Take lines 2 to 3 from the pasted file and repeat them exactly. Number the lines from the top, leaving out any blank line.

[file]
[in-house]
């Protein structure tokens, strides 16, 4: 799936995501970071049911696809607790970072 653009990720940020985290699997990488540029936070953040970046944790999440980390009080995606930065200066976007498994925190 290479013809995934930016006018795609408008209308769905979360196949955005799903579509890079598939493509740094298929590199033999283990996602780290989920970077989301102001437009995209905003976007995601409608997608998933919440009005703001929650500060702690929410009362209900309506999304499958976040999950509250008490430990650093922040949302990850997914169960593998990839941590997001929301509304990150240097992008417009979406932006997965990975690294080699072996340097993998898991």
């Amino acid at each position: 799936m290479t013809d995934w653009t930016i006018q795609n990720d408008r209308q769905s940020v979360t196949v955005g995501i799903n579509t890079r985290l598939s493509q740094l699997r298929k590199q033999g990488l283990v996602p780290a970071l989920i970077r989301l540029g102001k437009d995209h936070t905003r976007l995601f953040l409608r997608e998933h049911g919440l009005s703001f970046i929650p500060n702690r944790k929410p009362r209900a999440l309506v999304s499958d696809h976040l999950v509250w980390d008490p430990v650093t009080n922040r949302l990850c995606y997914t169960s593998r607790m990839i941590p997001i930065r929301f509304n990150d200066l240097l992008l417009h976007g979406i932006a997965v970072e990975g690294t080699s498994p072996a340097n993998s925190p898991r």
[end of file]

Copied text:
């Protein structure tokens, strides 16, 4: 799936995501970071049911696809607790970072 653009990720940020985290699997990488540029936070953040970046944790999440980390009080995606930065200066976007498994925190 290479013809995934930016006018795609408008209308769905979360196949955005799903579509890079598939493509740094298929590199033999283990996602780290989920970077989301102001437009995209905003976007995601409608997608998933919440009005703001929650500060702690929410009362209900309506999304499958976040999950509250008490430990650093922040949302990850997914169960593998990839941590997001929301509304990150240097992008417009979406932006997965990975690294080699072996340097993998898991």
């Amino acid at each position: 799936m290479t013809d995934w653009t930016i006018q795609n990720d408008r209308q769905s940020v979360t196949v955005g995501i799903n579509t890079r985290l598939s493509q740094l699997r298929k590199q033999g990488l283990v996602p780290a970071l989920i970077r989301l540029g102001k437009d995209h936070t905003r976007l995601f953040l409608r997608e998933h049911g919440l009005s703001f970046i929650p500060n702690r944790k929410p009362r209900a999440l309506v999304s499958d696809h976040l999950v509250w980390d008490p430990v650093t009080n922040r949302l990850c995606y997914t169960s593998r607790m990839i941590p997001i930065r929301f509304n990150d200066l240097l992008l417009h976007g979406i932006a997965v970072e990975g690294t080699s498994p072996a340097n993998s925190p898991r």